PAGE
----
792. The Beaver Pond, by Loren Eiseley

A beaver pond is so much like my mind
I look into its mirror and I glimpse
what lies up here behind my brows; I see
old sticks entangled that might be a thought
too stiff to move; the larval dragonfly,
stretching new wings into the glittering heat,
one hour ago was a masked deadly worm.
Within the shallows hover tiny fish,
minnows of thought, one might say, quick to go,
leaving the surface troubled, and dead leaves
fretted to merest skeletons like those
kept in late age someplace within the brain,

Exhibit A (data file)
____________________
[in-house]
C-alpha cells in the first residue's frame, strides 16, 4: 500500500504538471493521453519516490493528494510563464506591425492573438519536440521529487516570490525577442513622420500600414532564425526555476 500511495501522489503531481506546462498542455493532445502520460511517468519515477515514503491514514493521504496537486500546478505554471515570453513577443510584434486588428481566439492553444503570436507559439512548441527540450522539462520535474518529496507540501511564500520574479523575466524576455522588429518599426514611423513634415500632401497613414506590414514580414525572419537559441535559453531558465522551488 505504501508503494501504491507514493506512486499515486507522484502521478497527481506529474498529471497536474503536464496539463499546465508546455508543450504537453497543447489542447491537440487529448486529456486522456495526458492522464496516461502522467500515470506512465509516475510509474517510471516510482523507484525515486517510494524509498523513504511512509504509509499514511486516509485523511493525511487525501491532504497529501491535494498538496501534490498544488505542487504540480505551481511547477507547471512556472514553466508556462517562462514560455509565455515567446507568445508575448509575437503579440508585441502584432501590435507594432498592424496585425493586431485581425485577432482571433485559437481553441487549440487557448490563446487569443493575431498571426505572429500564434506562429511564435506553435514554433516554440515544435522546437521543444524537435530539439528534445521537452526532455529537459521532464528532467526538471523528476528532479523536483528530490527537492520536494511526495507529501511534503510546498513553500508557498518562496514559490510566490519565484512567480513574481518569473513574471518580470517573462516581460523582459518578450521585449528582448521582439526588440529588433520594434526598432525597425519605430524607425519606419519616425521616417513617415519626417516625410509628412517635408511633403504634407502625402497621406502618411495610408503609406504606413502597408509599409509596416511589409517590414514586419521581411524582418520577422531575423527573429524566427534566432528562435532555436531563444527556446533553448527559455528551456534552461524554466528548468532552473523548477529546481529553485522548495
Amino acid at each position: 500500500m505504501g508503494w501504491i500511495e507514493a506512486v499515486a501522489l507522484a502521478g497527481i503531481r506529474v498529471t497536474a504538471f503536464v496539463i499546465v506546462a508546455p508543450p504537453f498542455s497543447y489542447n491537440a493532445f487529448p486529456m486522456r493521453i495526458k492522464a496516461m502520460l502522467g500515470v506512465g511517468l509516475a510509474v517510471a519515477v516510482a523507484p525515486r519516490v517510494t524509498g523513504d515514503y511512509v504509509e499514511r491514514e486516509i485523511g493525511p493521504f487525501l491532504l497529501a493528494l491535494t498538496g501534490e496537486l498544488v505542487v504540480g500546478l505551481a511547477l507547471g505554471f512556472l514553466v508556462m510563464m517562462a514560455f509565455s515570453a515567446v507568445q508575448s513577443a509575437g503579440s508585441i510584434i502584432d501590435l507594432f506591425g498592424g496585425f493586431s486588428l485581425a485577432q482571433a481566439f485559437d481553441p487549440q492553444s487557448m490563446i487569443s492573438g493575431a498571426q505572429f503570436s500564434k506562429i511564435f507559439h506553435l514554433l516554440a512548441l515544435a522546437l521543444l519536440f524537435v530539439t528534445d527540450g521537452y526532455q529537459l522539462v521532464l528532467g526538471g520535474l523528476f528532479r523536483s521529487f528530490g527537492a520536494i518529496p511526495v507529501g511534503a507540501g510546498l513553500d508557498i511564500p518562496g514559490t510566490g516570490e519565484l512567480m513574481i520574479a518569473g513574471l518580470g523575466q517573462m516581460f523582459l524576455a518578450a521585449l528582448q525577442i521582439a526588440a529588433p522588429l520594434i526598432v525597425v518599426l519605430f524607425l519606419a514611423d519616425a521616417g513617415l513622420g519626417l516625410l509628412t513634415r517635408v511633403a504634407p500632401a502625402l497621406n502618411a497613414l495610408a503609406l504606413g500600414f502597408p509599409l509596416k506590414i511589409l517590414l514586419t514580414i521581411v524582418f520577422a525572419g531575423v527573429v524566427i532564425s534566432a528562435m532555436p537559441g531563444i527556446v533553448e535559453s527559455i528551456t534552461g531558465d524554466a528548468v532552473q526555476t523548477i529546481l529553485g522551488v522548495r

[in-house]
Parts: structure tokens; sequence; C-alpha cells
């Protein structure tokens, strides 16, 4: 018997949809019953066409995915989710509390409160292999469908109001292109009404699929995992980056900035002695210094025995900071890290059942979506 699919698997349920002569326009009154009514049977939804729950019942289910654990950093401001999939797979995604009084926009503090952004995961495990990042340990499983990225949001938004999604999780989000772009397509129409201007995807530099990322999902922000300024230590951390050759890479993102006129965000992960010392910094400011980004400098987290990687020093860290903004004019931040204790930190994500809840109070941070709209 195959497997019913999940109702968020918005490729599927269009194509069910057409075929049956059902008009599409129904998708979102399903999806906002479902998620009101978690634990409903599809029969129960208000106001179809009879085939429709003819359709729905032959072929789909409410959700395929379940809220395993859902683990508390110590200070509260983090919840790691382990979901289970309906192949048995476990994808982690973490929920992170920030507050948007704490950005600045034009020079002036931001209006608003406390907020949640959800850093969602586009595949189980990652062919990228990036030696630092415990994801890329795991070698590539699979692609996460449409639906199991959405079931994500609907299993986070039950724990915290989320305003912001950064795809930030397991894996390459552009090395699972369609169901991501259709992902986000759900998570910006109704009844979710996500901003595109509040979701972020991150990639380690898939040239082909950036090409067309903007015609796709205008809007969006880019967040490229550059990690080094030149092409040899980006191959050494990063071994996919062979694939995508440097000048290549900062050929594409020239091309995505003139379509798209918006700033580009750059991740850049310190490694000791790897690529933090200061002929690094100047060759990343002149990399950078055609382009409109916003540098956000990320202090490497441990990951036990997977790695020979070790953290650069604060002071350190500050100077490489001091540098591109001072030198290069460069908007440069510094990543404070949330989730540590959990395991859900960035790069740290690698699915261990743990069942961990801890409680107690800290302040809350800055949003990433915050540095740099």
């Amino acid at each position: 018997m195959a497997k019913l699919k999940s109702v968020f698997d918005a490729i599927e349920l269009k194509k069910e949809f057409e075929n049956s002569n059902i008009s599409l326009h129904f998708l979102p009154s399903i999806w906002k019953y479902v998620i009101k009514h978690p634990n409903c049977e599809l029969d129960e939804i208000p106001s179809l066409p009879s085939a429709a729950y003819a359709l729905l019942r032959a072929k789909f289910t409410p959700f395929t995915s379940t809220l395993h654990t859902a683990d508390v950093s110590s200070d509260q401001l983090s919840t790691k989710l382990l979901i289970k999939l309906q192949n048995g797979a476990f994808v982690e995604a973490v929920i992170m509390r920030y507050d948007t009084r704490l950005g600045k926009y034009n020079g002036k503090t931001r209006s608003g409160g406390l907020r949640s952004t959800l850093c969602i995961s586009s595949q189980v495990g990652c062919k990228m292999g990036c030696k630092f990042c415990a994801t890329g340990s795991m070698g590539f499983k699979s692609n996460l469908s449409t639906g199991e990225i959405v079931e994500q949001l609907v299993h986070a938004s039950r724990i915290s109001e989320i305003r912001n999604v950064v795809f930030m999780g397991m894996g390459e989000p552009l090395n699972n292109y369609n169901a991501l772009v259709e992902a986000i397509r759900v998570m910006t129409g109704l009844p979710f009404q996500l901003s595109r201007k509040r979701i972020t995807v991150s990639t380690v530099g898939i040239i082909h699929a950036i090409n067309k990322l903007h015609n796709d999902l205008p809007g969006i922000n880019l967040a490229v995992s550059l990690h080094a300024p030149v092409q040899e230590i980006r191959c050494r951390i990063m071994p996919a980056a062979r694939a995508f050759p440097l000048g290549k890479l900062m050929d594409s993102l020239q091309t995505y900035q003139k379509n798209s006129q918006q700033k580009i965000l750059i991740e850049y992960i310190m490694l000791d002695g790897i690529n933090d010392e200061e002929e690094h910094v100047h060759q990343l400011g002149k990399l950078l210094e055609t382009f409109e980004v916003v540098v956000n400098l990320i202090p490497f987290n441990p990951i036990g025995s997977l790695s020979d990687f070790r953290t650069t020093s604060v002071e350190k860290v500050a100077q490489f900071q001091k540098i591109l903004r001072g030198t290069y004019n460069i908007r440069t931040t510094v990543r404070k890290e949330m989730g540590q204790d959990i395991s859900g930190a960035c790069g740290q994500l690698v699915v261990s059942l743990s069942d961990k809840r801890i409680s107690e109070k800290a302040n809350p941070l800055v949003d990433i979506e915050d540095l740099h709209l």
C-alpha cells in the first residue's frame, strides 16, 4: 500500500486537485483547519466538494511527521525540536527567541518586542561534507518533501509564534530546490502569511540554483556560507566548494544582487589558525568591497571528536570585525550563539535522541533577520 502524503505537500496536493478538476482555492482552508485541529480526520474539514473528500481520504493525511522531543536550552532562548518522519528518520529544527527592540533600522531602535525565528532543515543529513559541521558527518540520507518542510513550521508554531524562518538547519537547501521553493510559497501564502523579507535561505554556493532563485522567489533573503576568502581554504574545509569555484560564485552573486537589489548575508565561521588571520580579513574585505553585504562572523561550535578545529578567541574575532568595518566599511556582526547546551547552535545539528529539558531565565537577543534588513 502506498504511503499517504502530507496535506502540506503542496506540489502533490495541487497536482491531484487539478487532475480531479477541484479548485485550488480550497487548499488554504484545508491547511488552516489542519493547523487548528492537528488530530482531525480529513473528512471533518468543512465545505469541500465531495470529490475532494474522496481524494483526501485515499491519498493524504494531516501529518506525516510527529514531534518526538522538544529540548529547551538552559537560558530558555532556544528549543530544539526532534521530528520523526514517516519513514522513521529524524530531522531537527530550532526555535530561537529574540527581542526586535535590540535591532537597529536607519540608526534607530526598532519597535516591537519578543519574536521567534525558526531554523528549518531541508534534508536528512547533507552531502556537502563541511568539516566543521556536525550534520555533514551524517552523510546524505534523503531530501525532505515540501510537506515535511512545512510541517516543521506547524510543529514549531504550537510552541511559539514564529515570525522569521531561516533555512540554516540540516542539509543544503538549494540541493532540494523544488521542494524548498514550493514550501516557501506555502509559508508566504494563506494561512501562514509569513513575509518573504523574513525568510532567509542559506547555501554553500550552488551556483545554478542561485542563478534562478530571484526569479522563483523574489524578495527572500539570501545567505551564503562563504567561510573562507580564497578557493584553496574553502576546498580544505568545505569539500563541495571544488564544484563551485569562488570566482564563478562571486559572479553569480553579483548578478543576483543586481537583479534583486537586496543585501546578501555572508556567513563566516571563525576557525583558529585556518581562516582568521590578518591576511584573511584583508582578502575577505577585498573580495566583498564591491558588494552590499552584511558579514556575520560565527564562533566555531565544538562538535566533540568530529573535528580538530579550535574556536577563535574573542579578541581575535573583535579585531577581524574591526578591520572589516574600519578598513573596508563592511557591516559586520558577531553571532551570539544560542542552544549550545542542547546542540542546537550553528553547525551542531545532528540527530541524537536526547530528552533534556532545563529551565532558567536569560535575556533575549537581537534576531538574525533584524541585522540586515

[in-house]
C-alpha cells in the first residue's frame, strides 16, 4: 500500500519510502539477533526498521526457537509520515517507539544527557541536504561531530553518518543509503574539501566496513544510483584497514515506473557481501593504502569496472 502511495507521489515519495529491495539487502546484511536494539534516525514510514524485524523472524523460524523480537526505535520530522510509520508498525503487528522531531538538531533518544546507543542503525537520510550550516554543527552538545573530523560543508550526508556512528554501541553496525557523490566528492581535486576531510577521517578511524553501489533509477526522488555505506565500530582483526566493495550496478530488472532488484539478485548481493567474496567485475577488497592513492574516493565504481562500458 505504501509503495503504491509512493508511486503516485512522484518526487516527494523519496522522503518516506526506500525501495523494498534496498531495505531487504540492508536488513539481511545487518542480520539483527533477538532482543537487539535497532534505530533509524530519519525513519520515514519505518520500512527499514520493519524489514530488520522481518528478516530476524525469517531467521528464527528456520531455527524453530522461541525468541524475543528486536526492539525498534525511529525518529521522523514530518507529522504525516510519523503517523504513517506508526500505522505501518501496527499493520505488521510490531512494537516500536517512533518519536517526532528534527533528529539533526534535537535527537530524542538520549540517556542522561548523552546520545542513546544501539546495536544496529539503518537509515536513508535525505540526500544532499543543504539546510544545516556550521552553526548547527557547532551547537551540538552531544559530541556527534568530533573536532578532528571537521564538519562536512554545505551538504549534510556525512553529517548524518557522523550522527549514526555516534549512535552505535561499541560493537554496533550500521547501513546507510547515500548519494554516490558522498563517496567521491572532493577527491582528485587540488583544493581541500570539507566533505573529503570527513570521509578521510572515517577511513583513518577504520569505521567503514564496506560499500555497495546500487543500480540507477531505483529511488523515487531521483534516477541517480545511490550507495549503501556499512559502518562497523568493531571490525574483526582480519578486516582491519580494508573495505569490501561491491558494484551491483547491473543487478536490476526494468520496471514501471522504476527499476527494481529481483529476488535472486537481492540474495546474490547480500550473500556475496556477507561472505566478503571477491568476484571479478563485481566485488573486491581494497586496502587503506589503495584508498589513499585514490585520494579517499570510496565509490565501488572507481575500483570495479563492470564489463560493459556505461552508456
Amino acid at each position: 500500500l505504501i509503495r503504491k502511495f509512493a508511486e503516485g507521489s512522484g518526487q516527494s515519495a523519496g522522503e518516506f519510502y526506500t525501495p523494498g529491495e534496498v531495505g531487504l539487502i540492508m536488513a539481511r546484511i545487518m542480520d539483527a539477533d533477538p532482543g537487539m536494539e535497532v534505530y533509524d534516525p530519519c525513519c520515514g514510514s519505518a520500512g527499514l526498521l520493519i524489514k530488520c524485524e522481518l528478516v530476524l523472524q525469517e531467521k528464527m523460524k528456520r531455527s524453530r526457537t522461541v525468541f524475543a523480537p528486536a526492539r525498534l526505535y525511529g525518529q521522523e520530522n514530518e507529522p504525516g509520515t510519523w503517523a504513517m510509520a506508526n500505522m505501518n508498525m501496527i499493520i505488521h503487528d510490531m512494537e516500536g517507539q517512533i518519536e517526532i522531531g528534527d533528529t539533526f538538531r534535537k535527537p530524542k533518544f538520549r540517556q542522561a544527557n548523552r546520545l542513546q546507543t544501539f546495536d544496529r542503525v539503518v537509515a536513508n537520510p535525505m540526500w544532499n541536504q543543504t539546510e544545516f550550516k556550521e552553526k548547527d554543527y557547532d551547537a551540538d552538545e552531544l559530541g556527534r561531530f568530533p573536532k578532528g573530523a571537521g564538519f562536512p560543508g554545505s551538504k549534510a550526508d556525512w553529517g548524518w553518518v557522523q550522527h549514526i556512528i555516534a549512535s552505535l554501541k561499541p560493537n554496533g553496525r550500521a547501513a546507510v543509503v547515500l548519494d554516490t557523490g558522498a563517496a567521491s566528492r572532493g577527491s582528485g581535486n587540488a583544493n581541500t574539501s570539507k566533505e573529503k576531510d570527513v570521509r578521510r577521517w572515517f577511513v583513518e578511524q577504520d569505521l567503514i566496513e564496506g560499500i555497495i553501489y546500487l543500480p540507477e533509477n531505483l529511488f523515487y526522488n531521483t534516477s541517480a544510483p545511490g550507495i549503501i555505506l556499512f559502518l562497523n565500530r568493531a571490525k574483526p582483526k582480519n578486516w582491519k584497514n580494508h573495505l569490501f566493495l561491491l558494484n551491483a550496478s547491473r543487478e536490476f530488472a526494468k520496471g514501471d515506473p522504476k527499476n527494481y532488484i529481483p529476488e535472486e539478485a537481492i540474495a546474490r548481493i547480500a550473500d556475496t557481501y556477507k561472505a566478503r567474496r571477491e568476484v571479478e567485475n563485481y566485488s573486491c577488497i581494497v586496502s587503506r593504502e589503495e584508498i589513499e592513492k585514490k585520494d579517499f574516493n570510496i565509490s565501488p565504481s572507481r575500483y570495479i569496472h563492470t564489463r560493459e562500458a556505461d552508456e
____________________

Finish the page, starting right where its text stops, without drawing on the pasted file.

leached skeletons of girls, nameless, features etched away,
this one and that, the pain all sunk below,
not to be stirred, not ever to be stirred.
A beaver pond is silent, the leaves fall,
one leaf fell rather, without sound. This way
the pond accumulates, seeds sometimes grow
but mostly things lie here that try to work
their slow way back to the unreasoning mud.
It is a place of age, this mind, this beaver pond.
Into it I can stare, while thoughts like blue
great devil's darning needles pass, but where
I need not know, girls' skeletons, lost leaves—
what can one make of an old beaver pond?
Nothing, exactly nothing but a presence.
So, too, with mind, and so with God in essence.

Source: The Innocent Assassins

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